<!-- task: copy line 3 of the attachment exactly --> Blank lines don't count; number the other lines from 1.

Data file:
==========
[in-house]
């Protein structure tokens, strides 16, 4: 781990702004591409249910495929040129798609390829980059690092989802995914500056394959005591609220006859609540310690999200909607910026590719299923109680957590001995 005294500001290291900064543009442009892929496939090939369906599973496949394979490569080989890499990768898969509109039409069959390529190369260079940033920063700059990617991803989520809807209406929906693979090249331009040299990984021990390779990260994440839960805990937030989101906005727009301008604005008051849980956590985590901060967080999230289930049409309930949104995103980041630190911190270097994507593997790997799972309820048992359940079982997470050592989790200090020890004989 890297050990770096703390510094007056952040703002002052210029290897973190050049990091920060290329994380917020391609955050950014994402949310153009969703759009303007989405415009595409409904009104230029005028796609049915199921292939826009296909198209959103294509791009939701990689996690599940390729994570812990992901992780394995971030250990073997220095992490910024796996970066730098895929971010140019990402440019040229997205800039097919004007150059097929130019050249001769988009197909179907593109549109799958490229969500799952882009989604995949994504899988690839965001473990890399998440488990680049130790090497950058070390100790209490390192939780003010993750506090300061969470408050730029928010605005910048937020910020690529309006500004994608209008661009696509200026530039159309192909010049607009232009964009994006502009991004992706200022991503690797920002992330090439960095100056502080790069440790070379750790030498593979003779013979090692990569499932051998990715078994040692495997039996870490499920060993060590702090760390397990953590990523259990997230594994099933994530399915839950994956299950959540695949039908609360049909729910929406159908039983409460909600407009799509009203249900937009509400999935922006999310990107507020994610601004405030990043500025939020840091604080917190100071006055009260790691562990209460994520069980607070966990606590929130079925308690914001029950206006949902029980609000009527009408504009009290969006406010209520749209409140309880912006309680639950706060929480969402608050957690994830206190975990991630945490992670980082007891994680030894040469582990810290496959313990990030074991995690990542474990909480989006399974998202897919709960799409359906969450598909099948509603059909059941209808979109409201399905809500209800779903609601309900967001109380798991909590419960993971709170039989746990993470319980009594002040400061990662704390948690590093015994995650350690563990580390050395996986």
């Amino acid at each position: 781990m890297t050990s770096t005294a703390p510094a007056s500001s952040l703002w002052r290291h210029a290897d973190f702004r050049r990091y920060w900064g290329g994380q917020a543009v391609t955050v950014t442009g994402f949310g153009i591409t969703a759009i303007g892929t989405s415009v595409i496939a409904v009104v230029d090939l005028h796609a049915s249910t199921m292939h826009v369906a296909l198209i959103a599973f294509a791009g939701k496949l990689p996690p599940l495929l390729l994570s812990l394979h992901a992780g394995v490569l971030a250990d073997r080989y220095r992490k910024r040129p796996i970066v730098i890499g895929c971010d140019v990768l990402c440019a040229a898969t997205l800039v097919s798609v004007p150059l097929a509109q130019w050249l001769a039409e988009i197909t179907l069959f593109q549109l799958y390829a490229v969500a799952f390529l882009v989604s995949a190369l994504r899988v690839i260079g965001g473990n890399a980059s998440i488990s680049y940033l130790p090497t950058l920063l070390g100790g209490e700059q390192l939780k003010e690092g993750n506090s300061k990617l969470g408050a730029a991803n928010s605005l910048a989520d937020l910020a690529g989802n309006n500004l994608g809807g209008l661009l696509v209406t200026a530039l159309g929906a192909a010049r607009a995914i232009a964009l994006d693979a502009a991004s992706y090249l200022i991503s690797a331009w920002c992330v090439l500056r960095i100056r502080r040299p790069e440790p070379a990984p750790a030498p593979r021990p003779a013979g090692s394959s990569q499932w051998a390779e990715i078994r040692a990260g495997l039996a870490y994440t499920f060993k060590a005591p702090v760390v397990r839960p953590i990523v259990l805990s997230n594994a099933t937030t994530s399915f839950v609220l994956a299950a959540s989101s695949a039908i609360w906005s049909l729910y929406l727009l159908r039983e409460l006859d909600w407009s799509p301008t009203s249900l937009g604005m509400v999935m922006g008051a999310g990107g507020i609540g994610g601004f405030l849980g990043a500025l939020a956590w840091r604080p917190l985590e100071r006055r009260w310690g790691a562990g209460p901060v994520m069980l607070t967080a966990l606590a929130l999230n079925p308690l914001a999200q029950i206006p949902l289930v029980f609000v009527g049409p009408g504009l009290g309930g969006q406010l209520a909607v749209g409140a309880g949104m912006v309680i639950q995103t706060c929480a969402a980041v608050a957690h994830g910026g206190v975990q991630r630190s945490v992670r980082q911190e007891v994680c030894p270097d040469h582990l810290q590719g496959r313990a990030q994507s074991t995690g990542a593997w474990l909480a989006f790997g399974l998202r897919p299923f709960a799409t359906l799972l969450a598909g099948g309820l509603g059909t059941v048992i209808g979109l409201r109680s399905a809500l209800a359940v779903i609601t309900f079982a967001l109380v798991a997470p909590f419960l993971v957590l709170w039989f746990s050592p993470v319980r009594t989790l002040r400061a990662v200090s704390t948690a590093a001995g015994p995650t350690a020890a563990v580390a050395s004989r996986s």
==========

């Amino acid at each position: 781990m890297t050990s770096t005294a703390p510094a007056s500001s952040l703002w002052r290291h210029a290897d973190f702004r050049r990091y920060w900064g290329g994380q917020a543009v391609t955050v950014t442009g994402f949310g153009i591409t969703a759009i303007g892929t989405s415009v595409i496939a409904v009104v230029d090939l005028h796609a049915s249910t199921m292939h826009v369906a296909l198209i959103a599973f294509a791009g939701k496949l990689p996690p599940l495929l390729l994570s812990l394979h992901a992780g394995v490569l971030a250990d073997r080989y220095r992490k910024r040129p796996i970066v730098i890499g895929c971010d140019v990768l990402c440019a040229a898969t997205l800039v097919s798609v004007p150059l097929a509109q130019w050249l001769a039409e988009i197909t179907l069959f593109q549109l799958y390829a490229v969500a799952f390529l882009v989604s995949a190369l994504r899988v690839i260079g965001g473990n890399a980059s998440i488990s680049y940033l130790p090497t950058l920063l070390g100790g209490e700059q390192l939780k003010e690092g993750n506090s300061k990617l969470g408050a730029a991803n928010s605005l910048a989520d937020l910020a690529g989802n309006n500004l994608g809807g209008l661009l696509v209406t200026a530039l159309g929906a192909a010049r607009a995914i232009a964009l994006d693979a502009a991004s992706y090249l200022i991503s690797a331009w920002c992330v090439l500056r960095i100056r502080r040299p790069e440790p070379a990984p750790a030498p593979r021990p003779a013979g090692s394959s990569q499932w051998a390779e990715i078994r040692a990260g495997l039996a870490y994440t499920f060993k060590a005591p702090v760390v397990r839960p953590i990523v259990l805990s997230n594994a099933t937030t994530s399915f839950v609220l994956a299950a959540s989101s695949a039908i609360w906005s049909l729910y929406l727009l159908r039983e409460l006859d909600w407009s799509p301008t009203s249900l937009g604005m509400v999935m922006g008051a999310g990107g507020i609540g994610g601004f405030l849980g990043a500025l939020a956590w840091r604080p917190l985590e100071r006055r009260w310690g790691a562990g209460p901060v994520m069980l607070t967080a966990l606590a929130l999230n079925p308690l914001a999200q029950i206006p949902l289930v029980f609000v009527g049409p009408g504009l009290g309930g969006q406010l209520a909607v749209g409140a309880g949104m912006v309680i639950q995103t706060c929480a969402a980041v608050a957690h994830g910026g206190v975990q991630r630190s945490v992670r980082q911190e007891v994680c030894p270097d040469h582990l810290q590719g496959r313990a990030q994507s074991t995690g990542a593997w474990l909480a989006f790997g399974l998202r897919p299923f709960a799409t359906l799972l969450a598909g099948g309820l509603g059909t059941v048992i209808g979109l409201r109680s399905a809500l209800a359940v779903i609601t309900f079982a967001l109380v798991a997470p909590f419960l993971v957590l709170w039989f746990s050592p993470v319980r009594t989790l002040r400061a990662v200090s704390t948690a590093a001995g015994p995650t350690a020890a563990v580390a050395s004989r996986s």